Anyone use these? Any recommendations good or bad? I am looking at some that have Scope, Meter, Spectrum Analysis, etc. Are the "multi-use" type PC scopes any good? I see some that are down around $200-300? which is in my price range.
Carrollton, TX USA 75006 Latitude 32.9616 Longitude 96.8916
Depending on what you are trying to measure, they can be a very usefull tool. A "real" scope is much better, but much more expensive. IF you can, try before you buy. At the very least get to do a hands on demo. I use several different audio applications for a variety of my measurement needs. For the serious stuff, I borrow a good scope from work. The biggest "flaw" is they average the readings, so if what you are looking for is a rarely occuring gltich, a most PC scoes will miss it. For looking at normal waveforms they do a respectable job.
My gut reaction when I see a PC-based O-scope is to cringe.
I would stay away from them. For the same price range that you mention, you could get one heck of a nice Tektronix 7000 series 'scope, or perhaps a 400 or 2400 series portable, all from the used/surplus arena (more specifically, from ham radio swap meets or Greed-Bay).
Example: The Tek 7603 was one of their most popular, and is also one of the most plentiful on the surplus market. It has a mainframe bandwidth of at least 100MHz, and can often be found for around $50-$100 with plug-ins.
If you want some serious bandwidth, you should have a look at the Tek 7904 or 7104. The base frames have bandwidths of 500MHz and 1GHz, respectively, and you should be able to get a good 7904 with plug-ins for a little over $300.
Your test equipment needs are, of course, your choice. However, I would like to say that just because a test instrument CAN be designed to work in a PC environment does NOT always mean that it SHOULD be. Good- quality input stages are hard to do (there's a reason Tek put so much R&D into theirs), and they are one of the main driving factors where cost is concerned.
I have little faith that the Taiwan-import PC-based (alleged) O- scopes can do a proper job in this regard. Good quality test gear is an investment, and it should be treated that way.
There's one major advantage to the PC based scopes. It's STORAGE of waveform. When I was younger we had to put a hood over the front of the scope and use a Polaroid to get shots of easy to miss signals.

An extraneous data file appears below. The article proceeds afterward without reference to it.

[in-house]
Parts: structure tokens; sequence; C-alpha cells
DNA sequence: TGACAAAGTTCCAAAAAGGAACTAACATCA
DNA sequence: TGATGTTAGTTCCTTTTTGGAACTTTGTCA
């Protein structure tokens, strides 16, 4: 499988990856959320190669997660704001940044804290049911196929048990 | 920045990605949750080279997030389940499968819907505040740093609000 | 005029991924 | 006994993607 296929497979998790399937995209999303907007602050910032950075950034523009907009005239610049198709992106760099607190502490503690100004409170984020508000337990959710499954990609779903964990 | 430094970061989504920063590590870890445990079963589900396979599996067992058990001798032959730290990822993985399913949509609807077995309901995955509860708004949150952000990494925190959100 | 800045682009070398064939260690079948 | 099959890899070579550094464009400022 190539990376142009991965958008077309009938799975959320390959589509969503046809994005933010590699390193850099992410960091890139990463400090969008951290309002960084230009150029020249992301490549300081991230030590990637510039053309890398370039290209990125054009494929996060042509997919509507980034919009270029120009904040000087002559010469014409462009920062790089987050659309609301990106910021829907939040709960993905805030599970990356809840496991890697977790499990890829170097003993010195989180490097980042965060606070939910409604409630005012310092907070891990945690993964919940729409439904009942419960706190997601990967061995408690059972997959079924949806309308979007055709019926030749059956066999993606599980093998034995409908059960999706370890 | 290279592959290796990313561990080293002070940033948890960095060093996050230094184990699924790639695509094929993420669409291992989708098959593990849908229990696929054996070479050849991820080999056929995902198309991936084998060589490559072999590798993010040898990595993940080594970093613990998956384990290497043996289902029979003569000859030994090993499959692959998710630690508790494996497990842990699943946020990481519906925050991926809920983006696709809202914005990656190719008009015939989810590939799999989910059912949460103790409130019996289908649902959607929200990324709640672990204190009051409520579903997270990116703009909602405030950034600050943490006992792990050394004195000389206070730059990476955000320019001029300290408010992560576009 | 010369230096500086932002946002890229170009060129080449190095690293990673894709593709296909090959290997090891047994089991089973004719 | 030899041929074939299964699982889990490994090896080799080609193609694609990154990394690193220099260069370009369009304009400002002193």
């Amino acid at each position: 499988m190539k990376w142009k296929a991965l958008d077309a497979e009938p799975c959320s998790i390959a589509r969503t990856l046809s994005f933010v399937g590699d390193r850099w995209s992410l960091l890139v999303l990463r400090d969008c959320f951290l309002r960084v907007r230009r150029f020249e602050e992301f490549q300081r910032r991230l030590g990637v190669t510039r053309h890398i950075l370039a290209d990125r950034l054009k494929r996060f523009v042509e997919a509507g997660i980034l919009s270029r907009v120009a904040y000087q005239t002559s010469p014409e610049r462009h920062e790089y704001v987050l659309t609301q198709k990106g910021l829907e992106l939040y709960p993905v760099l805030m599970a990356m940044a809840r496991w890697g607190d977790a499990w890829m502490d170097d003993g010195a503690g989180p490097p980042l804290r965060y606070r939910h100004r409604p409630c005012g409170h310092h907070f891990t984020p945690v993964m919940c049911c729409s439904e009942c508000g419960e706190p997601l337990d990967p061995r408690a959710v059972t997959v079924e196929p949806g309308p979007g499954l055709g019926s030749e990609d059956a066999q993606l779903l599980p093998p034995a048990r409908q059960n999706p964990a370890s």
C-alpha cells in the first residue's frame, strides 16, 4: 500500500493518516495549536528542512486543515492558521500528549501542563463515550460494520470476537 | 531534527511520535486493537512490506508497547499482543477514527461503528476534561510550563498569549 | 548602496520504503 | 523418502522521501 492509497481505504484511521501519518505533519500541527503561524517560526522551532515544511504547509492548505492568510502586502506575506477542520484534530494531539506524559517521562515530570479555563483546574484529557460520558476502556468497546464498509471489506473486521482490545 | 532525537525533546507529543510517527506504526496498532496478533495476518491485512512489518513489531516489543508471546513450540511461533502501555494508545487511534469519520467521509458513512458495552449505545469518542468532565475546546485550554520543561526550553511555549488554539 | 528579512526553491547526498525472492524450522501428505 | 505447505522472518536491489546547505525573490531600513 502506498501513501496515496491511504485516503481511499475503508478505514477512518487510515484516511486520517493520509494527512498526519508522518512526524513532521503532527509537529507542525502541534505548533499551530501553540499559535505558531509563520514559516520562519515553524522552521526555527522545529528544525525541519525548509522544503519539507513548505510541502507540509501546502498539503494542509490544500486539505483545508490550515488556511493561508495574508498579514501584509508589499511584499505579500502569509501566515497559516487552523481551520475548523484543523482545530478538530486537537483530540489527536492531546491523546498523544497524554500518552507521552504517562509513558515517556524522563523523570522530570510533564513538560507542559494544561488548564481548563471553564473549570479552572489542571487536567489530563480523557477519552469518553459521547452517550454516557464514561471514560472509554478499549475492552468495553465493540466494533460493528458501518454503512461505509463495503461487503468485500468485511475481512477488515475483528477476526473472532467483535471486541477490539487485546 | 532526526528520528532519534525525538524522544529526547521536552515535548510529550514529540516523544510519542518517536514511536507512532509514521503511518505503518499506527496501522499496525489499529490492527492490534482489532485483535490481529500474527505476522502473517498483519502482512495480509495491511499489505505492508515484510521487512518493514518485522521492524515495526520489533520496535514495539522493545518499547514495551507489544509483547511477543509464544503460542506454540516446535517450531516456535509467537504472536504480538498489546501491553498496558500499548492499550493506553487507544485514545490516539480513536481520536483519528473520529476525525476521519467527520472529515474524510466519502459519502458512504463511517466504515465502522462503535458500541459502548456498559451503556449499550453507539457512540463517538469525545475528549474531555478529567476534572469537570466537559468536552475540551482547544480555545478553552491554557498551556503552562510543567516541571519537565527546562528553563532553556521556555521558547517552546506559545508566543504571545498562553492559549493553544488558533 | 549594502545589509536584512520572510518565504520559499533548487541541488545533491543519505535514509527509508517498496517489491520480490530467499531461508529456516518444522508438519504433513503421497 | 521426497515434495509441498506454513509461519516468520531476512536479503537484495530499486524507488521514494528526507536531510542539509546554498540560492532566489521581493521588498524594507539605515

A real storage oscilloscope costs a fortune, but if you can get a PC variety that fills your frequency needs, I'd go for it. Three or four hundred bucks is a bargain when accompanied by a good warranty..
Some of them aren't too bad, although in the $200-300 range you'll not get any record setters. For one data point, though, some of the higher end scopes do use Windows as their user interface. Check out Tek's TDS6000B at
For one possiblity closer to your price range, take a look at
I have not used their o-scopes but I have (and use) one of their PC-based logic analyzers. Been reasonably happy with it.
Tektronix DSA602A Digital Signal Analyzer. All kinds of waveform storage and analysis, and a floppy drive as well. Runs about $400-$500 on the used market, uses 11-series plug-ins, mainframe bandwidth of
And how long will it last? If it's made up entirely of custom parts, and cannot be repaired by the end user (at least at the module level), then I would hardly think of it as a good investment.
When I buy test equipment, I expect it to be serviceable for a MINIMUM of ten years. Very few items that I've bought new have measured up to that requirement.
You make some valid points, but I still have concerns. Tektronix, among many others, has been known to use proprietary chips/components in their scopes. These may be getting hard to get. That would tend to even out the decision making process, all other things being equal.
Having said that, Tektronix stuff is very nice, quality made merchandise. I'm admiring a 7B92A dual time base module even as we speak. I just don't want to wind up like Hamlet...